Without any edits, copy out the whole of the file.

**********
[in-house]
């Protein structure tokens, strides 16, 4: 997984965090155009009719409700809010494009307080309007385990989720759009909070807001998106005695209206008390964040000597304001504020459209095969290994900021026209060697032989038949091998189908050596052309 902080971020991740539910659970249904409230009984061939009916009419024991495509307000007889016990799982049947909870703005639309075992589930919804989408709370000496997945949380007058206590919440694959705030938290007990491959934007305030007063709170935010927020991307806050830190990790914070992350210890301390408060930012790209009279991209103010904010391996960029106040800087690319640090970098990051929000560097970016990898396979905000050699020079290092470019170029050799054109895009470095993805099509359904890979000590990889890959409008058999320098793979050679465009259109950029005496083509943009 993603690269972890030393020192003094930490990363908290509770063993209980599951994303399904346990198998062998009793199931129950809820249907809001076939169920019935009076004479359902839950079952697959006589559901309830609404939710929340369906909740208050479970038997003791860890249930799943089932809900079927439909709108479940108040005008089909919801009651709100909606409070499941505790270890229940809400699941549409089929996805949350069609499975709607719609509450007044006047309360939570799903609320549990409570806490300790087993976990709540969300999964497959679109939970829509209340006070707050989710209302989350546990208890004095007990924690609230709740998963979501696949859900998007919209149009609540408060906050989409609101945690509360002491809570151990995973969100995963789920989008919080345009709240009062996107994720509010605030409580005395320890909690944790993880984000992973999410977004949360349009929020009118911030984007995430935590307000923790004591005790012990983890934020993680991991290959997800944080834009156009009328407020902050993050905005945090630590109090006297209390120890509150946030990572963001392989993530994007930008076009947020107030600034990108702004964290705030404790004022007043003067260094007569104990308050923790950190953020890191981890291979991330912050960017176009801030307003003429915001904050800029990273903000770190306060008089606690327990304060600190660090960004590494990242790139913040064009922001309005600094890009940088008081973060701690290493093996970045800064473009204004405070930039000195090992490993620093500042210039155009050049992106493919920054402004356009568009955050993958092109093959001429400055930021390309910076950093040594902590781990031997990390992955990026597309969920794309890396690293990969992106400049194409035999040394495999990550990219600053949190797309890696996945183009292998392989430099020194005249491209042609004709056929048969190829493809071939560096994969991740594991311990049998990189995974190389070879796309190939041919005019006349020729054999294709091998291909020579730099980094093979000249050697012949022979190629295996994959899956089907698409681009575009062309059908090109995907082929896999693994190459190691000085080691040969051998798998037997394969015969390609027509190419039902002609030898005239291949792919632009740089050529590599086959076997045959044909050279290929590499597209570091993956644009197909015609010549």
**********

[in-house]
């Protein structure tokens, strides 16, 4: 997984965090155009009719409700809010494009307080309007385990989720759009909070807001998106005695209206008390964040000597304001504020459209095969290994900021026209060697032989038949091998189908050596052309 902080971020991740539910659970249904409230009984061939009916009419024991495509307000007889016990799982049947909870703005639309075992589930919804989408709370000496997945949380007058206590919440694959705030938290007990491959934007305030007063709170935010927020991307806050830190990790914070992350210890301390408060930012790209009279991209103010904010391996960029106040800087690319640090970098990051929000560097970016990898396979905000050699020079290092470019170029050799054109895009470095993805099509359904890979000590990889890959409008058999320098793979050679465009259109950029005496083509943009 993603690269972890030393020192003094930490990363908290509770063993209980599951994303399904346990198998062998009793199931129950809820249907809001076939169920019935009076004479359902839950079952697959006589559901309830609404939710929340369906909740208050479970038997003791860890249930799943089932809900079927439909709108479940108040005008089909919801009651709100909606409070499941505790270890229940809400699941549409089929996805949350069609499975709607719609509450007044006047309360939570799903609320549990409570806490300790087993976990709540969300999964497959679109939970829509209340006070707050989710209302989350546990208890004095007990924690609230709740998963979501696949859900998007919209149009609540408060906050989409609101945690509360002491809570151990995973969100995963789920989008919080345009709240009062996107994720509010605030409580005395320890909690944790993880984000992973999410977004949360349009929020009118911030984007995430935590307000923790004591005790012990983890934020993680991991290959997800944080834009156009009328407020902050993050905005945090630590109090006297209390120890509150946030990572963001392989993530994007930008076009947020107030600034990108702004964290705030404790004022007043003067260094007569104990308050923790950190953020890191981890291979991330912050960017176009801030307003003429915001904050800029990273903000770190306060008089606690327990304060600190660090960004590494990242790139913040064009922001309005600094890009940088008081973060701690290493093996970045800064473009204004405070930039000195090992490993620093500042210039155009050049992106493919920054402004356009568009955050993958092109093959001429400055930021390309910076950093040594902590781990031997990390992955990026597309969920794309890396690293990969992106400049194409035999040394495999990550990219600053949190797309890696996945183009292998392989430099020194005249491209042609004709056929048969190829493809071939560096994969991740594991311990049998990189995974190389070879796309190939041919005019006349020729054999294709091998291909020579730099980094093979000249050697012949022979190629295996994959899956089907698409681009575009062309059908090109995907082929896999693994190459190691000085080691040969051998798998037997394969015969390609027509190419039902002609030898005239291949792919632009740089050529590599086959076997045959044909050279290929590499597209570091993956644009197909015609010549």